I have heard that Mrs. Spencer continued her decline until her death in October 1913. According to one family report, the disaster was the beginning of the end for Mrs. Spencer, who reportedly stopped eating in the weeks leading up to her death. There is also a report that Marie Spencer suffered from acute nephritis (kidney failure).

I hope this will help.

Michael Findlay
 
Jun 11, 2000
2,524
25
313
Here is an list of Mrs. Spencer's lost belongings (in Fr. francs), presumably for an insurance claim. She certainly didn't travel light by our standards, but she's not in the Cardeza league. It seems she managed to get this lot into a large trunk (Vuitton!) and a travelling bag, though I don't see how. It's interesting to see what sort of clothes predominated then (so many gloves and nightdresses...). She also has six brassieres and only one corset, I think, which suggests she valued her comfort.
http://www.thesmokinggun.com/titanic/tspencer4.html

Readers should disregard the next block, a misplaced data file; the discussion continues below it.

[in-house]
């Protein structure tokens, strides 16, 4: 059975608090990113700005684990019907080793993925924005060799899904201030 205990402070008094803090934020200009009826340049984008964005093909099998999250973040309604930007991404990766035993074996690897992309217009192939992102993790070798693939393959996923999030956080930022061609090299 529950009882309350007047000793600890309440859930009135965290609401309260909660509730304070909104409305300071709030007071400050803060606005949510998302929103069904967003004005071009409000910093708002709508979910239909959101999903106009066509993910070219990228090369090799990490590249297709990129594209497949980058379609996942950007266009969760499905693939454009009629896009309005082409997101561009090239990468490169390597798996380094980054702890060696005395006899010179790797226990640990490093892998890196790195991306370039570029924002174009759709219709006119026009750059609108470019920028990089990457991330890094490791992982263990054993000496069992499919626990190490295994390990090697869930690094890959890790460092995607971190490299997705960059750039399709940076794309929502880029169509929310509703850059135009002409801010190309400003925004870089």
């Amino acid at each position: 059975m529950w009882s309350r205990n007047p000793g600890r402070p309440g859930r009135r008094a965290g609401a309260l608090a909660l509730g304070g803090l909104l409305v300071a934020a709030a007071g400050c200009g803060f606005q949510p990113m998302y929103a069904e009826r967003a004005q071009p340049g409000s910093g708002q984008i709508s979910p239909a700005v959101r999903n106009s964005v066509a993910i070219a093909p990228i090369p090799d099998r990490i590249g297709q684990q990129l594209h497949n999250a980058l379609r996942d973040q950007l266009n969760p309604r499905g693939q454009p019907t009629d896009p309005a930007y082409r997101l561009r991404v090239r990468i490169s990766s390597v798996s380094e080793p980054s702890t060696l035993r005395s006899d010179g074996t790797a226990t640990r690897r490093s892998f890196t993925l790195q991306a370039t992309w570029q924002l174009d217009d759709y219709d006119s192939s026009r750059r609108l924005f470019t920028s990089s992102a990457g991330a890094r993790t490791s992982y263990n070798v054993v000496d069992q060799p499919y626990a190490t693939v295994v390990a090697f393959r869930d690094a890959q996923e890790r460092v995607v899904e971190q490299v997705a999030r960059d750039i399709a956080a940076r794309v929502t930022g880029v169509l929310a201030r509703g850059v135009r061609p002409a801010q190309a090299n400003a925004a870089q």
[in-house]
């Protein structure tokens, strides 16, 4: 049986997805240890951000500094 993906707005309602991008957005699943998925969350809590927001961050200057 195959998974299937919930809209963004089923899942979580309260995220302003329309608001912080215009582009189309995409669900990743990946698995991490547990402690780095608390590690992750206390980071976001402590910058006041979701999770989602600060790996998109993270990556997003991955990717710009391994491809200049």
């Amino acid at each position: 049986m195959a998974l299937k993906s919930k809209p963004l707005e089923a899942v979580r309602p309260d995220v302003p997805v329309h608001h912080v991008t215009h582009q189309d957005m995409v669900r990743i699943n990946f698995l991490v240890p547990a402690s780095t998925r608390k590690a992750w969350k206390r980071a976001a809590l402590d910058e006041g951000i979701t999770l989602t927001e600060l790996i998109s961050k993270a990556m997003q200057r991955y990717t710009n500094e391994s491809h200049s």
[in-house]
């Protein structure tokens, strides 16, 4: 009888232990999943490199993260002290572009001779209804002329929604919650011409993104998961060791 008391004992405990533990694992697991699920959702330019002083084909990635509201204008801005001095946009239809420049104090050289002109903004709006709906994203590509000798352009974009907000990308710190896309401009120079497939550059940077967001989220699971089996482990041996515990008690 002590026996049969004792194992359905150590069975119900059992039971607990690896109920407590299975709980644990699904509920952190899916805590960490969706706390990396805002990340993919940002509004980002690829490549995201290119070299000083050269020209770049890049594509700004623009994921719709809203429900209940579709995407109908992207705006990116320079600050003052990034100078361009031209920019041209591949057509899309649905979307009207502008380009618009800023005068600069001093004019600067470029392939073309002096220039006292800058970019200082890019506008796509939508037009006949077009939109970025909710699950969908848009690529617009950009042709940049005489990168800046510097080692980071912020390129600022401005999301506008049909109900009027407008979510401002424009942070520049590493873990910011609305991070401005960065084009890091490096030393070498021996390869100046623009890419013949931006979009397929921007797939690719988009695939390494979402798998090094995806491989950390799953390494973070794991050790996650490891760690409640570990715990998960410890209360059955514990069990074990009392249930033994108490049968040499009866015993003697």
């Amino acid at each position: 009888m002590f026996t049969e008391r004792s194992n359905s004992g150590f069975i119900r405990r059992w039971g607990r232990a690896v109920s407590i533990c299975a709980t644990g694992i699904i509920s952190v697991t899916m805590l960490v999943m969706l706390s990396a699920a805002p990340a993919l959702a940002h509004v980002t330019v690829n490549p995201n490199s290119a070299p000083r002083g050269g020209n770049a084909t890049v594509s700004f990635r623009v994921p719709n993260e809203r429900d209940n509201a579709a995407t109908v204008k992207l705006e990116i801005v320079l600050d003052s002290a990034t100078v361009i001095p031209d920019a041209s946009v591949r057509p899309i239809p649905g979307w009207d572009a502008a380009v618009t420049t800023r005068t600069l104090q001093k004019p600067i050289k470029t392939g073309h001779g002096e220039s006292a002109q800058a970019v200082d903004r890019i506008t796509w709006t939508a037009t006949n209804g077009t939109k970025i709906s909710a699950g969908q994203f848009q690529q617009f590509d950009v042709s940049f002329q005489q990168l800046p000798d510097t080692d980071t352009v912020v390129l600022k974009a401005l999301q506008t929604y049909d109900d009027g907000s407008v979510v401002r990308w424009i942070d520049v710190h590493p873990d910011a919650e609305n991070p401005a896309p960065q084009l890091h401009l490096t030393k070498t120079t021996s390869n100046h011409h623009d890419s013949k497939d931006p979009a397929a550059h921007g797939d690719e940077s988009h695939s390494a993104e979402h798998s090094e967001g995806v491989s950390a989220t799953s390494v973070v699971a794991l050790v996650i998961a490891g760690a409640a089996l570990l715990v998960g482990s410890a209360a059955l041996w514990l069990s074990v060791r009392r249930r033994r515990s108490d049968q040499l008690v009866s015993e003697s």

Claude Roulet

Member
May 27, 2007
10
1
73
I wrote a longer message in William A. Spencer subject. I am the grand-grand nephew of Elise Lurette, the "devoted family maid" of the Spencer family.

I don't know a lot about Mrs. Spencer. She and her husband were booked and had their cabin on the deck B. In March 1912 William A. Spencer asked Elise Lurette to travel with him and his wife to New-York. It was said in our family that Mrs. Spencer was morphine addicted. This was the reason why William wanted Elise to accompany them to New York. Elise Lurette liked very much William A. Spencer so she accepted.

After her return to Paris, she didn't have contacts with the Spencer family anymore.
 

Arun Vajpey

Member
Jul 8, 1999
2,509
923
388
65
Having read the thread about the mix up of the Spencer Cabin in Cabin numbers, i began trying to find out a little more about Mr.and Mrs.Spencer.
The cabin number thread was started by someone quoting a misprint in a book that said the couple were quoted as staying in C-78 and had refused to leave their room once the sinking began, and how they were really in B-78.
I then had a look at the Cave list and saw that Mrs.Spencer did infact leave in a lifeboat (number 6).
I am also interested in knowing the correct cabin number occupied bt the Spencer couple, albeit for different reasons to Gary Bell. Like him, I have read in one or two books (cannot quote the titles from memory) that they occupied C-78. But later sources including ET (other than the Cave List) have them occupying B-78 while their maid was in B-80. Then there is the Cave List, also quoted in ET, has them in B-76 while keeping the maid in B-80.